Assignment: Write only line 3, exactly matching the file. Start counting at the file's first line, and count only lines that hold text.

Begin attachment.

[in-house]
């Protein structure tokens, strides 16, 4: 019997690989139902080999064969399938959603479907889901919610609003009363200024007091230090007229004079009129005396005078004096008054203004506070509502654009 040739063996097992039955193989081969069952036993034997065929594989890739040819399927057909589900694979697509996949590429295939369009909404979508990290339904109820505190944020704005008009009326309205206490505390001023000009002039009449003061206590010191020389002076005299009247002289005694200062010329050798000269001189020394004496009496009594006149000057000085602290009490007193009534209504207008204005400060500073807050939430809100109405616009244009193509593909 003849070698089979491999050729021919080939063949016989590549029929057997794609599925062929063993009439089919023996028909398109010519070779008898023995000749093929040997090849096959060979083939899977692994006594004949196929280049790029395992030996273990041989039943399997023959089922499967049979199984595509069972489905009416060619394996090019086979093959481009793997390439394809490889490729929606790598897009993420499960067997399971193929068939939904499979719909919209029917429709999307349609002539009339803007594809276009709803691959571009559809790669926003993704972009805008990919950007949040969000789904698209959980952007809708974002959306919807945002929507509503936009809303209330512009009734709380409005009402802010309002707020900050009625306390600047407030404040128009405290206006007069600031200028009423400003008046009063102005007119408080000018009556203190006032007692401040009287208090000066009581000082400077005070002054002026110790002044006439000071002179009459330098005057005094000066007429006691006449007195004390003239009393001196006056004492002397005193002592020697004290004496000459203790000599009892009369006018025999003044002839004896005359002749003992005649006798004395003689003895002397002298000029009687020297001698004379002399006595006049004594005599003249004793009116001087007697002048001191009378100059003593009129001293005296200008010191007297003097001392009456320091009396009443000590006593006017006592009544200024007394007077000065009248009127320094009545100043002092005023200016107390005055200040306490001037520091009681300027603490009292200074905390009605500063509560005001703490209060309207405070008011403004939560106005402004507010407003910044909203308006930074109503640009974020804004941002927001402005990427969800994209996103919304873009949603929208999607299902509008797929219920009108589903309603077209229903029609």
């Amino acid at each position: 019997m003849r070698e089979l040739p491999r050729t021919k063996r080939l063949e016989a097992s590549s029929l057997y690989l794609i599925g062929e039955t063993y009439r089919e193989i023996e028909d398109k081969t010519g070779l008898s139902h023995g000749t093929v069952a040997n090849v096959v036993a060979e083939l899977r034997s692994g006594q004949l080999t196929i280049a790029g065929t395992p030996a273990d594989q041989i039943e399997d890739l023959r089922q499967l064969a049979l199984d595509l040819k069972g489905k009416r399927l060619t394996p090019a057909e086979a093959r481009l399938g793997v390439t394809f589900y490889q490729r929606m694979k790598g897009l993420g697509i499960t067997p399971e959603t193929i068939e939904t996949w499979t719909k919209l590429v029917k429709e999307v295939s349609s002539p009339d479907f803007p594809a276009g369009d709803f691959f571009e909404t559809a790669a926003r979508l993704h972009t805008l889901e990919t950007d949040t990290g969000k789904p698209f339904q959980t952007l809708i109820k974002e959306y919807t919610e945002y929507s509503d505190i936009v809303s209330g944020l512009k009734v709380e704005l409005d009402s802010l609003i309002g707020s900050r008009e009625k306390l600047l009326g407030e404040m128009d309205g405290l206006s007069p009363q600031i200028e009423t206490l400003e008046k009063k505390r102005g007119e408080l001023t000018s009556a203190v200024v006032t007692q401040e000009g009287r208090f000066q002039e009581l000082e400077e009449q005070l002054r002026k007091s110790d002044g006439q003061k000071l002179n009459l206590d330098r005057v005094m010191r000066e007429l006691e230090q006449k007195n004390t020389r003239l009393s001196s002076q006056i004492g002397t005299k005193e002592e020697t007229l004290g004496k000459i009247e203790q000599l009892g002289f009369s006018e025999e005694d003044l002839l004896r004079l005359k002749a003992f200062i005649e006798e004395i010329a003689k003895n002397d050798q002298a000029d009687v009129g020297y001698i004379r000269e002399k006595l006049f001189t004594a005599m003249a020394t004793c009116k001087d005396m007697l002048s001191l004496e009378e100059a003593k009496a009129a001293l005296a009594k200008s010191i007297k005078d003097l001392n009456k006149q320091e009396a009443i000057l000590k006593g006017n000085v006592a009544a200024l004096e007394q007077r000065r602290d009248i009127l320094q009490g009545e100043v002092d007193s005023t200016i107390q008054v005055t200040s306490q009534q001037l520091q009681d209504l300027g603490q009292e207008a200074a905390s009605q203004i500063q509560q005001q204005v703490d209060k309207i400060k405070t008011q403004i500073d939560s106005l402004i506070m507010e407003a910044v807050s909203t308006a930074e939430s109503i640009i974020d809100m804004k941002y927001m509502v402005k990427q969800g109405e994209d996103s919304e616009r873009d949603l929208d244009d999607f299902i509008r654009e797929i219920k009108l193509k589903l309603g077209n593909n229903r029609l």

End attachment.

């Amino acid at each position: 019997m003849r070698e089979l040739p491999r050729t021919k063996r080939l063949e016989a097992s590549s029929l057997y690989l794609i599925g062929e039955t063993y009439r089919e193989i023996e028909d398109k081969t010519g070779l008898s139902h023995g000749t093929v069952a040997n090849v096959v036993a060979e083939l899977r034997s692994g006594q004949l080999t196929i280049a790029g065929t395992p030996a273990d594989q041989i039943e399997d890739l023959r089922q499967l064969a049979l199984d595509l040819k069972g489905k009416r399927l060619t394996p090019a057909e086979a093959r481009l399938g793997v390439t394809f589900y490889q490729r929606m694979k790598g897009l993420g697509i499960t067997p399971e959603t193929i068939e939904t996949w499979t719909k919209l590429v029917k429709e999307v295939s349609s002539p009339d479907f803007p594809a276009g369009d709803f691959f571009e909404t559809a790669a926003r979508l993704h972009t805008l889901e990919t950007d949040t990290g969000k789904p698209f339904q959980t952007l809708i109820k974002e959306y919807t919610e945002y929507s509503d505190i936009v809303s209330g944020l512009k009734v709380e704005l409005d009402s802010l609003i309002g707020s900050r008009e009625k306390l600047l009326g407030e404040m128009d309205g405290l206006s007069p009363q600031i200028e009423t206490l400003e008046k009063k505390r102005g007119e408080l001023t000018s009556a203190v200024v006032t007692q401040e000009g009287r208090f000066q002039e009581l000082e400077e009449q005070l002054r002026k007091s110790d002044g006439q003061k000071l002179n009459l206590d330098r005057v005094m010191r000066e007429l006691e230090q006449k007195n004390t020389r003239l009393s001196s002076q006056i004492g002397t005299k005193e002592e020697t007229l004290g004496k000459i009247e203790q000599l009892g002289f009369s006018e025999e005694d003044l002839l004896r004079l005359k002749a003992f200062i005649e006798e004395i010329a003689k003895n002397d050798q002298a000029d009687v009129g020297y001698i004379r000269e002399k006595l006049f001189t004594a005599m003249a020394t004793c009116k001087d005396m007697l002048s001191l004496e009378e100059a003593k009496a009129a001293l005296a009594k200008s010191i007297k005078d003097l001392n009456k006149q320091e009396a009443i000057l000590k006593g006017n000085v006592a009544a200024l004096e007394q007077r000065r602290d009248i009127l320094q009490g009545e100043v002092d007193s005023t200016i107390q008054v005055t200040s306490q009534q001037l520091q009681d209504l300027g603490q009292e207008a200074a905390s009605q203004i500063q509560q005001q204005v703490d209060k309207i400060k405070t008011q403004i500073d939560s106005l402004i506070m507010e407003a910044v807050s909203t308006a930074e939430s109503i640009i974020d809100m804004k941002y927001m509502v402005k990427q969800g109405e994209d996103s919304e616009r873009d949603l929208d244009d999607f299902i509008r654009e797929i219920k009108l193509k589903l309603g077209n593909n229903r029609l």